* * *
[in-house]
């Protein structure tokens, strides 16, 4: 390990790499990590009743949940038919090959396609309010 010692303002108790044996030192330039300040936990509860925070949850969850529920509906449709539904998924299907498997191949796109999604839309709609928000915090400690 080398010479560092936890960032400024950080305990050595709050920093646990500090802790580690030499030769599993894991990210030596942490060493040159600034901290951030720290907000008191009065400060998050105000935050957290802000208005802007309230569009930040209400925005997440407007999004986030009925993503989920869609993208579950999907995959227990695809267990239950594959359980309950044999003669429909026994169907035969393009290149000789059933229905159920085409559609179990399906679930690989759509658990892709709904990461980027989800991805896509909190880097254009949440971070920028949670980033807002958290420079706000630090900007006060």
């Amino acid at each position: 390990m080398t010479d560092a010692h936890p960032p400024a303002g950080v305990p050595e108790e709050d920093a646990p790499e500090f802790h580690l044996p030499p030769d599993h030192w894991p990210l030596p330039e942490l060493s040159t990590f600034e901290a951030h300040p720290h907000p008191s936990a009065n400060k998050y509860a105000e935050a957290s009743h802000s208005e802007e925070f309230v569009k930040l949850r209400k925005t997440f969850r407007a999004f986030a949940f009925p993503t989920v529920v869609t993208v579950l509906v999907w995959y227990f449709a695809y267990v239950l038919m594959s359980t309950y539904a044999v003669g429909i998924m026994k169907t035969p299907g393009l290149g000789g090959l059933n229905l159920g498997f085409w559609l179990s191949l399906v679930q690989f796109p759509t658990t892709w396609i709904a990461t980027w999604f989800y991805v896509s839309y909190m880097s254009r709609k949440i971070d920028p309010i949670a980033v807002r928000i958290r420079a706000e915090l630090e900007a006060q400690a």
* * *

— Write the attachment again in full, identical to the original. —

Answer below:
[in-house]
């Protein structure tokens, strides 16, 4: 390990790499990590009743949940038919090959396609309010 010692303002108790044996030192330039300040936990509860925070949850969850529920509906449709539904998924299907498997191949796109999604839309709609928000915090400690 080398010479560092936890960032400024950080305990050595709050920093646990500090802790580690030499030769599993894991990210030596942490060493040159600034901290951030720290907000008191009065400060998050105000935050957290802000208005802007309230569009930040209400925005997440407007999004986030009925993503989920869609993208579950999907995959227990695809267990239950594959359980309950044999003669429909026994169907035969393009290149000789059933229905159920085409559609179990399906679930690989759509658990892709709904990461980027989800991805896509909190880097254009949440971070920028949670980033807002958290420079706000630090900007006060």
């Amino acid at each position: 390990m080398t010479d560092a010692h936890p960032p400024a303002g950080v305990p050595e108790e709050d920093a646990p790499e500090f802790h580690l044996p030499p030769d599993h030192w894991p990210l030596p330039e942490l060493s040159t990590f600034e901290a951030h300040p720290h907000p008191s936990a009065n400060k998050y509860a105000e935050a957290s009743h802000s208005e802007e925070f309230v569009k930040l949850r209400k925005t997440f969850r407007a999004f986030a949940f009925p993503t989920v529920v869609t993208v579950l509906v999907w995959y227990f449709a695809y267990v239950l038919m594959s359980t309950y539904a044999v003669g429909i998924m026994k169907t035969p299907g393009l290149g000789g090959l059933n229905l159920g498997f085409w559609l179990s191949l399906v679930q690989f796109p759509t658990t892709w396609i709904a990461t980027w999604f989800y991805v896509s839309y909190m880097s254009r709609k949440i971070d920028p309010i949670a980033v807002r928000i958290r420079a706000e915090l630090e900007a006060q400690a």